I am pleased to hear by yours of the 4th that the State of Connecticut have directed one thousand Men to be added to the number for compleating the Continental Battalions. I have only to repeat my directions to have the Levies forwarded from Danbury to West point as fast as they arrive—that we may lose none of the little time allowed for arranging and training them. By a letter form General...
I have been duly favored with your letter of the 21st Inst. The non arrival of the Arms expected with the french fleet, will occasion a considera ble deficiency in that article, and render a supply from the States necessary—I have already made application to Governor Trumbull for two thousand Stand from the State of Connecticut. It is much to be regretted that the preparations of every kind...
The number of Officers who are absent from the Connecticut line on the recruiting service & for other Purposes is so great, that those remaining in Camp are scarcely sufficient to perform the necessary duties of it—I entreat you therefore to order on all the latter, and as many of the former as can possibly be dispensed with—Your knowledge of the circumstances, will enable you to point out the...
Having received intelligence that the enemy were about some capital movement; I have directed Col. Wells to join Col. Sheldon in the vicinity of North Castle to act as circumstances may require—I wish you to repair to that place and take the command of the troops and if they should not be arrived to hasten their march. In case of a movement of the enemy up the North River, you will march to...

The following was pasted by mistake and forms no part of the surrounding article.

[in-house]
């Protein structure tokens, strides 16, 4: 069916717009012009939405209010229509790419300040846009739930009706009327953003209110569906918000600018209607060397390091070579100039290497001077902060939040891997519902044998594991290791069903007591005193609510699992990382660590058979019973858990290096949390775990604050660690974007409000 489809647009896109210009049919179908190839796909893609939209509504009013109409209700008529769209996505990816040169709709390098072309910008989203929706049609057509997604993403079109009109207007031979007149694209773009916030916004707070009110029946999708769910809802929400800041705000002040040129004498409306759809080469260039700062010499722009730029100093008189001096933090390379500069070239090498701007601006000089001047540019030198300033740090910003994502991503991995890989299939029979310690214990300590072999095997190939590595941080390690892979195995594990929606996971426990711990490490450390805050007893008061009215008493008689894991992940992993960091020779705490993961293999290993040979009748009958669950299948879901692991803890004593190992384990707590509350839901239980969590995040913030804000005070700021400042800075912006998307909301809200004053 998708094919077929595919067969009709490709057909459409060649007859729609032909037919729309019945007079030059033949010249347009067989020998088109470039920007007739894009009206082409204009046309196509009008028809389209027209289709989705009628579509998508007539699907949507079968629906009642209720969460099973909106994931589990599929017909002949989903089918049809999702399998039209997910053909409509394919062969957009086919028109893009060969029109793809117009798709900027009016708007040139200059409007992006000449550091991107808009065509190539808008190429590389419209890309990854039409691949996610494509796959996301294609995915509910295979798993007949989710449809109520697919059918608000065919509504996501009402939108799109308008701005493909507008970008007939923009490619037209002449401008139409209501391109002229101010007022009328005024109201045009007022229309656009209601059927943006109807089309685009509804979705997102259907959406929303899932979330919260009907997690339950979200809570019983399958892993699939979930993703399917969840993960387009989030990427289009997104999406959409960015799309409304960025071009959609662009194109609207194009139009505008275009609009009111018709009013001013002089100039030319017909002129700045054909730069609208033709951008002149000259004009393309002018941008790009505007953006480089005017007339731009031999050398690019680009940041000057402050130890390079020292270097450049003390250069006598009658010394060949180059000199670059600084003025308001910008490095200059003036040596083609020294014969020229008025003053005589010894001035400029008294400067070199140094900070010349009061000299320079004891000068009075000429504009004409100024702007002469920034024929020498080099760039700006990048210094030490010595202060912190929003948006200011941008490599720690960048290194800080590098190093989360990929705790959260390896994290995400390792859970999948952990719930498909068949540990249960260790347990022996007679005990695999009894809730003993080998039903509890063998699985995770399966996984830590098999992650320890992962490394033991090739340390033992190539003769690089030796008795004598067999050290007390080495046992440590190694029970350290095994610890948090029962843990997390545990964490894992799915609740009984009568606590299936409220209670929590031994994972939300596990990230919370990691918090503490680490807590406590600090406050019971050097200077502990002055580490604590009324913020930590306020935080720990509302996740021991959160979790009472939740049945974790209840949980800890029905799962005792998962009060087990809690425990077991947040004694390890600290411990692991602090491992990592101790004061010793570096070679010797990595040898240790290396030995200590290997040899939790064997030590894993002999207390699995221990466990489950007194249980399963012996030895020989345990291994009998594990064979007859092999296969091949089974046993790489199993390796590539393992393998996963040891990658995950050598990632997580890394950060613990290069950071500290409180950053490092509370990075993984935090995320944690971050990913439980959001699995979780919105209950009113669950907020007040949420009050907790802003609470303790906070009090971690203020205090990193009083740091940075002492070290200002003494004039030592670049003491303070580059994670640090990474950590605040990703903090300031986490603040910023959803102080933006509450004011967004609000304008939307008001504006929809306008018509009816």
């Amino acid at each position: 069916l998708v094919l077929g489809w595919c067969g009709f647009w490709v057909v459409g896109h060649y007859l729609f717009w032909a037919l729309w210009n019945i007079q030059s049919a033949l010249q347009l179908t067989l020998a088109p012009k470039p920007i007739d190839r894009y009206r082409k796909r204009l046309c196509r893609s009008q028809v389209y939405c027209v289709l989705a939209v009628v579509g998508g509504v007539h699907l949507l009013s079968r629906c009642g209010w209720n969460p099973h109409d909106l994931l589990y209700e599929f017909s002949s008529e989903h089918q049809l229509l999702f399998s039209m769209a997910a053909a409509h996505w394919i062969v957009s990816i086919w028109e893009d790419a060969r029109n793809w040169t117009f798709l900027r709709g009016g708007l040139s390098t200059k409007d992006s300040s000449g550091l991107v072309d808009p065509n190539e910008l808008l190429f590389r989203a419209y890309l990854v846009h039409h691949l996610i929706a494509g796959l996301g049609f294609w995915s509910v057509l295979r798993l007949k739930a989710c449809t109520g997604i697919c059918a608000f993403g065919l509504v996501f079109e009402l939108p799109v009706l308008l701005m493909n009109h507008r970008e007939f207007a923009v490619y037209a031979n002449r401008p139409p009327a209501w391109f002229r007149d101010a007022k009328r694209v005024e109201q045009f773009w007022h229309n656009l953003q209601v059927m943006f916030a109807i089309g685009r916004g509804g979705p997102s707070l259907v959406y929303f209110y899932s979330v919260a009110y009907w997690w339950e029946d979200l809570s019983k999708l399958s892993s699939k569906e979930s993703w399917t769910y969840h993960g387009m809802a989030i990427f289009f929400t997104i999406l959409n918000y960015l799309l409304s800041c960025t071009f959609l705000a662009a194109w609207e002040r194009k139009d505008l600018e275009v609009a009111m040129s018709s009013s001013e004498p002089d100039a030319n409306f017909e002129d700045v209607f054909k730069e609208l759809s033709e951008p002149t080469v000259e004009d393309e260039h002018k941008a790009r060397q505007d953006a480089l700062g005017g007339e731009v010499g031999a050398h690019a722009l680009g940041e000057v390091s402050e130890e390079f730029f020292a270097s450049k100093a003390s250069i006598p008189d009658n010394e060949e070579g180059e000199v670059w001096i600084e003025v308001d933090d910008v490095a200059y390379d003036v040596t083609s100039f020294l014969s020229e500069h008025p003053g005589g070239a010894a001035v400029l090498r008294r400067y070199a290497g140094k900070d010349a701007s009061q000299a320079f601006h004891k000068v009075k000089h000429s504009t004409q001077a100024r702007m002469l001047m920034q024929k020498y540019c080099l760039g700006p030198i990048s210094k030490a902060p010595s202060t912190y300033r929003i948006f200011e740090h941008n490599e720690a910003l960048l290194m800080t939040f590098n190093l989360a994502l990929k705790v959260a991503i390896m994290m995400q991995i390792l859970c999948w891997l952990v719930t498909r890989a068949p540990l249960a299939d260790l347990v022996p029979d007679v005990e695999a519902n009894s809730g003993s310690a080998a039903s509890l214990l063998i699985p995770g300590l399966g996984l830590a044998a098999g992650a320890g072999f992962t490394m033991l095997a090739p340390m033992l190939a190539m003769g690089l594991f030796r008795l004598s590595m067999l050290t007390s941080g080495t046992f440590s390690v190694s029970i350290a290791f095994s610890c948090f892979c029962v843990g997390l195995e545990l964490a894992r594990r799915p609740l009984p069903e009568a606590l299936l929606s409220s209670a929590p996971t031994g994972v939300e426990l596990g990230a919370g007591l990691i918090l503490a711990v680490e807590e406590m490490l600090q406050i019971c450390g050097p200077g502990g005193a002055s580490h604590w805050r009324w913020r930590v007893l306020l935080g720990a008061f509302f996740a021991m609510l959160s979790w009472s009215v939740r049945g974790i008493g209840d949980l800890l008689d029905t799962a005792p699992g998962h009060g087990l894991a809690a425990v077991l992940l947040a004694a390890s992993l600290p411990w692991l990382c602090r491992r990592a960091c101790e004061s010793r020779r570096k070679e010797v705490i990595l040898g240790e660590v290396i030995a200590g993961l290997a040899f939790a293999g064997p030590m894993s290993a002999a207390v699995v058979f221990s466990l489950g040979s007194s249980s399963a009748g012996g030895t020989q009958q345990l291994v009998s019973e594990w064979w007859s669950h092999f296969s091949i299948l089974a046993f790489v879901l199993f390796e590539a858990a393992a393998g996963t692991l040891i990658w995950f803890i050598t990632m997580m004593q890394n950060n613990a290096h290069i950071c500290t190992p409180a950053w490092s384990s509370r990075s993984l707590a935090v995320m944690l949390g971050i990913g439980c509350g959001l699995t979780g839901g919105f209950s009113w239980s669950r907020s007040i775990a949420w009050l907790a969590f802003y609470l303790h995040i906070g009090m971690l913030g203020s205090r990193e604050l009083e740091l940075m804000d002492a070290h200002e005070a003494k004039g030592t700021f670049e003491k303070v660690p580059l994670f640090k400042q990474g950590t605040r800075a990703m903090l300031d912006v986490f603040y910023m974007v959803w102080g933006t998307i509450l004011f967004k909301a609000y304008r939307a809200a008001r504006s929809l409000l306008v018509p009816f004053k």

From the advanced stage of the Campaign, and the Small number of recruits which have lately come in for the Connecticut Line, I presume we have received the greater part of the Levies which will be obtained from the State, and that your presence there can be of but little further service—And as no intelligence has been received since I wrote you last, which will render it necessary for you to...
Since your promotion to the rank of a Major General, the objections you before had to serve with the Main Army are obviated; you will therefore be pleased to join it as soon as may be. I hope your health is so far confirmed, as to enable you to do it without loss of time. I am Sir Your most Obedient & Humble Servant. DLC : Papers of George Washington.
I have recd yours by Lieut. Cook. I have had reference to the Resolves of Congress of the 24th Novemr 1778 and 22d May 1779 (Copies of which I enclose you) which make provision for the readmission of prisoners into their respective lines, provided their States think proper to reappoint them, or if they do not, allowing them the pay and priviledges of supernumeraries. The modes are clearly...
Representation has been made to me, that in determining the Rank of Leiutenants in the New Arrangement of the Connecticut Line; regard hath only been paid to the time of their several appointments, as Leiutenants, without reference to the difference of rank as first or second Leiutenants. If there was a distinct grade between these Officers, as between a Colonel & Leiut. Colonel, (which, I...
I have recd your favrs of the 17th and 18th inst. In respect to the prisoners taken by Capt. Brewster I shall not think myself justifiable in consenting to any of their exchanges, untill they have been sent to the State of Connecticut for further examination; for from the report made to me by Capt. Brewster and from your account they are a most pernicious and dangerous gang, upon all of whom...